Real Name: Jim Lathrop

Identity/Class: Human (Old West Era)

Occupation: Cattle rancher

Group Membership: None

Affiliations: Black Rider (Matthew Masters), Jodie Haines, Dr. Jeff Horner, Pete Jenkins, Jim, Lanny Kimball, Chip Loring, Charlie Maddock, Jake Osborn, Red, Buzzy Sloan, Sheriff Ben Yarby

Enemies: Curly Adams, Jeremy Bass, Dan Basset and his gang, Snake Bostwick and his gang, Blast Burrows and his gang, Mr. Cameron, Cameron, Jess Cantrell, Wolf Cariff, Grant DuMont, Shag Enoch, Sash Grale, Hatchet Haines, Luke Halsey, Injun Pancho, Lobo, Maynard Murrel, Poison Polk, Red John, Snead, the Spider, Stanton, Stinger, Tod Sultan, Blackie Thorpe, Wolf Claw

Known Relatives: Bobby Lathrop (son), Marie Lathrop (daughter), Bobby (grandson)

Aliases: Rip Lathrop

Base of Operations: Hatchet-Star Ranch outside of Leadville, Texas, USA (late 1800s)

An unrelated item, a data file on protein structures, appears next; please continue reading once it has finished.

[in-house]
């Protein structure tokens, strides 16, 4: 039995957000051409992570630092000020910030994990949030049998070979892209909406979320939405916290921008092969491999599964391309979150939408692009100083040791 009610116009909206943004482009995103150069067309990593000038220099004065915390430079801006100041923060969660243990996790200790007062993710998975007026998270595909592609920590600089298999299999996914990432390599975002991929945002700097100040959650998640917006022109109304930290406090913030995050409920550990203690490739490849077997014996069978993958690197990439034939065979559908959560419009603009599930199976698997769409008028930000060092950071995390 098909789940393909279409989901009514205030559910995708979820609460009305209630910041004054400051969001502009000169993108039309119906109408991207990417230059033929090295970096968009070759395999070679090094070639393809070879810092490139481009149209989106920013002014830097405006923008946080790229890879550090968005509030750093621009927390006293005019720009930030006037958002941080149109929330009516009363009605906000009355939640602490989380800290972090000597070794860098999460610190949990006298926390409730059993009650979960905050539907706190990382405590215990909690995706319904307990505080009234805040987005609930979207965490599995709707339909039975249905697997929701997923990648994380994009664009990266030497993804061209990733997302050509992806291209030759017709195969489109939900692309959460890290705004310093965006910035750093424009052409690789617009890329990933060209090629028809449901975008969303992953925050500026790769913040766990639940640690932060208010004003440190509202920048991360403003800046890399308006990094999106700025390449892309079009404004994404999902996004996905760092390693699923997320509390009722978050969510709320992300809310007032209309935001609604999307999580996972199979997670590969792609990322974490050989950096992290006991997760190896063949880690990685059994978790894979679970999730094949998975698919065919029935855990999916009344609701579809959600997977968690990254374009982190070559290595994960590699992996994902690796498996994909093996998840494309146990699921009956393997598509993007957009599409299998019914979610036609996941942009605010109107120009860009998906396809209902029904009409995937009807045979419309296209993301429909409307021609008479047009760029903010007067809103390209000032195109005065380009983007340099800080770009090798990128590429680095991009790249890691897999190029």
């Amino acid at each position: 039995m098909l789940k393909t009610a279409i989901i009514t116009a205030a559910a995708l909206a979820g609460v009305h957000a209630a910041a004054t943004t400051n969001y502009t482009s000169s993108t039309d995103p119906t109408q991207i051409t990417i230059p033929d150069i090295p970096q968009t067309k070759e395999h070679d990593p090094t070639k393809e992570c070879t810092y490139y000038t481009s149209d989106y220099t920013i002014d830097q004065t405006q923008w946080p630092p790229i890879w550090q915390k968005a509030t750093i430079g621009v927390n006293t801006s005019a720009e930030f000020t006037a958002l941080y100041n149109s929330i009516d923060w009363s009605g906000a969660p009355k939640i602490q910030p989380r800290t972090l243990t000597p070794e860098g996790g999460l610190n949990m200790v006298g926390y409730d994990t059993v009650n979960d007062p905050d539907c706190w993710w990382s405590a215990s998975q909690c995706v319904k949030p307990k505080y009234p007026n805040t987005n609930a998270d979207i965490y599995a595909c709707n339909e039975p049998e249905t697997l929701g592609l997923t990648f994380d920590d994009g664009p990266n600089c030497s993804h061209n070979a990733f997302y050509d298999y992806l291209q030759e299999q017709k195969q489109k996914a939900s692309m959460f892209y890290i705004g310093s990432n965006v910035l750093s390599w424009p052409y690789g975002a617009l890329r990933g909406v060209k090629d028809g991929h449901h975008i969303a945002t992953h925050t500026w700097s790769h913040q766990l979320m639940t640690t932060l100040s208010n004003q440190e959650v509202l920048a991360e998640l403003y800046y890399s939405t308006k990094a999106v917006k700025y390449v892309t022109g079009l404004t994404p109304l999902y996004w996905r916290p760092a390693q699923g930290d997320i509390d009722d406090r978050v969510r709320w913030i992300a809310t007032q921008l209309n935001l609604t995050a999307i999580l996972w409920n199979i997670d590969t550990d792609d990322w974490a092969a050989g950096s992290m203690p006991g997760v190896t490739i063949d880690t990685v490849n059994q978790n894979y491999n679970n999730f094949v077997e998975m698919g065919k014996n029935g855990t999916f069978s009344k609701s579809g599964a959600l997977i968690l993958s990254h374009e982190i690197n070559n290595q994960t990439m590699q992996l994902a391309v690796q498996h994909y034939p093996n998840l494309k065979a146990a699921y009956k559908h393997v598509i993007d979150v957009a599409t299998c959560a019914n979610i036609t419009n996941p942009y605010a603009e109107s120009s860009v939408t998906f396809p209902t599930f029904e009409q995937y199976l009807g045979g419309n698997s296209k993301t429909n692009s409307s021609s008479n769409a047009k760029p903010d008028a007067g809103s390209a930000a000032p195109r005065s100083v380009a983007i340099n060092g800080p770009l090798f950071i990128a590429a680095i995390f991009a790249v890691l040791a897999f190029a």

First Appearance: All-Western Winners I#2 (Winter, 1948)

Powers/Abilities: Jim usually carried a revolver but due to his age and rheumatism, he was a poor marksman.

Height: 6'0" (by approximation)
Weight: 165 lbs. (by approximation)
Eyes: Blue
Hair: White

History: (All-Western Winners I#2 (fb) BTS) - Jim Lathrop was threatened by Blast Burrows, the foreman for an eastern syndicate trying to seize control of all ranchlands in the Leadville basin. Soon, Jim was the only rancher who had not surrendered to Burrows. When Burrows' men tried to drive Jim off his land and marry his daughter Marie, Jim refused; Jim's foreman Charlie was shot as result. Jim and Marie brought Charlie to the town of Leadville to save his life.

(All-Western Winners I#2/Black Rider I#10 (fb)/Black Rider II#1 (fb)) - Jim and Marie brought Charlie to the office of Doc Matthew Masters, who had just moved into Leadville. Doc Masters tried to save Charlie's life but Blast Burrows had followed them to the office and murdered Charlie to demonstrate how dangerous he was. When Doc Masters refused to deal with Blast, Jim chased after Blast. Unfortunately, Jim's age had diminished his fighting abilities and he was almost killed in a gunfight with Blast. Doc Masters saved Jim's life but, unknown to Jim, his near-death convinced Doc Masters to don the costumed identity of Black Rider to bring Blast Burrows to justice.